Anything prime is the best or highest example something: prime rib is the best rib, and the prime of your life is the best part of your life. In Star Trek, the main use of prime is in prime directive, a term the Oxford English Dictionary defines in its broad and Trek-specific senses: "a chief objective, goal, or requirement; a guiding principle (in later use popularized esp. by the U.S. science fiction television series Star Trek as a law prohibiting interference with less developed planets and cultures)." In other words, Starfleet ships shouldn't be meddling in other planets' cultures just because they feel like it or think they know better. Of course, the show was notorious for disregarding the prime directive whenever Captain Kirk felt like it. Still, it's a nice idea.
This word has undergone a smooth series of mutations over time. The first known uses of torpedo referred to a type of fish in the 1500s. By the 1700s, the word had gained its more contemporary meaning: as a type of explosive, in the shape of a cigar, launched from a submarine. This is yet another naval term borrowed by Star Trek. The Enterprise is on a peaceful mission of exploration, but when they need to get tough, they fire the photon torpedoes. Photons transmit light, but I'm not exactly sure how the photon torpedoes work. My PhD isn't in pseudo-science.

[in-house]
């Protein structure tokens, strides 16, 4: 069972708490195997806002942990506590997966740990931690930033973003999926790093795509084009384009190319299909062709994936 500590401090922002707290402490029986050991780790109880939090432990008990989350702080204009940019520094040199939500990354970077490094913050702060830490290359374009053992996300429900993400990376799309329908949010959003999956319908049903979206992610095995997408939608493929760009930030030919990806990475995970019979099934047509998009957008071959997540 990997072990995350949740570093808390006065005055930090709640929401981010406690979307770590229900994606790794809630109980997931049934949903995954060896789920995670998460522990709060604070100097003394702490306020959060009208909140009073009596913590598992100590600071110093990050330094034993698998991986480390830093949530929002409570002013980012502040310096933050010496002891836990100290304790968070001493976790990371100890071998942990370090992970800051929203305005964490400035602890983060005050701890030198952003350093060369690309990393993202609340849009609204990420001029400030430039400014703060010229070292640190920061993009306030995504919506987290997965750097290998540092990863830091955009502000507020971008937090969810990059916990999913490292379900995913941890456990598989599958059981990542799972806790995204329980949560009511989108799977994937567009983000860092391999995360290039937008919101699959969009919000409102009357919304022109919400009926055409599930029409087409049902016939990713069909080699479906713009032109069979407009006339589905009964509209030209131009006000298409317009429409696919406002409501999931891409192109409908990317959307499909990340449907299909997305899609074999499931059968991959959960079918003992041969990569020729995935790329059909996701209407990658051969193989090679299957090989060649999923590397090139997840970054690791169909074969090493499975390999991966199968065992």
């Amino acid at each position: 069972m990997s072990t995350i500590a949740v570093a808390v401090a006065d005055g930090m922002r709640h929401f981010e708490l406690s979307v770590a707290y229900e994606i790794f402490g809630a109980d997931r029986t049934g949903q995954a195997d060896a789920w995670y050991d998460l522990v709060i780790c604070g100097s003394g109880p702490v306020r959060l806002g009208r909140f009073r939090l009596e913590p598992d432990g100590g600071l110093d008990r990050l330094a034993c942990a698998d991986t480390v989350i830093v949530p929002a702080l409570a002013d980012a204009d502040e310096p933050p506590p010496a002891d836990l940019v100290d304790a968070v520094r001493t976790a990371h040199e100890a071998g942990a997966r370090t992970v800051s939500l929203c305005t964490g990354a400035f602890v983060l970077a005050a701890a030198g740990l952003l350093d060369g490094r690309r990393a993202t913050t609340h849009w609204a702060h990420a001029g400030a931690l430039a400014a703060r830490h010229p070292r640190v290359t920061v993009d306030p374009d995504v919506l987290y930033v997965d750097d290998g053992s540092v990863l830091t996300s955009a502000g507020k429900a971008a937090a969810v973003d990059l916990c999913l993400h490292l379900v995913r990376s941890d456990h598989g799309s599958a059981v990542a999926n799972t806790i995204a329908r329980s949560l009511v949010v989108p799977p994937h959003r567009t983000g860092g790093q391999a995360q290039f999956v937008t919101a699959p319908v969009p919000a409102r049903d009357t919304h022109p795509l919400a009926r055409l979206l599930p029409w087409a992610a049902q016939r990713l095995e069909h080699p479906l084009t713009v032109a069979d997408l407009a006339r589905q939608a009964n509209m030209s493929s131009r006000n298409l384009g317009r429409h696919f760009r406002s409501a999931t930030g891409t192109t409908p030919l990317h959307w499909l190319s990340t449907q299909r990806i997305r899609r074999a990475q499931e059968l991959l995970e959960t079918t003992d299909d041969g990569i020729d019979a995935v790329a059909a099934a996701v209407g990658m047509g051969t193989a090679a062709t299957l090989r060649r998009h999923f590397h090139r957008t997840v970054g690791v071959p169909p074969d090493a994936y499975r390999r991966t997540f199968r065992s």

As Mr. Spock might say, "Live long and may your lexicon prosper."
Mark Peters is a language columnist, lexicographer, and humorist who has written for Esquire, The Funny Times, New Scientist, Psychology Today, Salon, and Slate. He contributes to OUPblog and writes the Best Joke Ever column for McSweeney's. You can read Mark's own jokes on Twitter, such as, "I play by my own rules, which is probably why no one comes to my board game parties anymore."Click here to read other articles by Mark Peters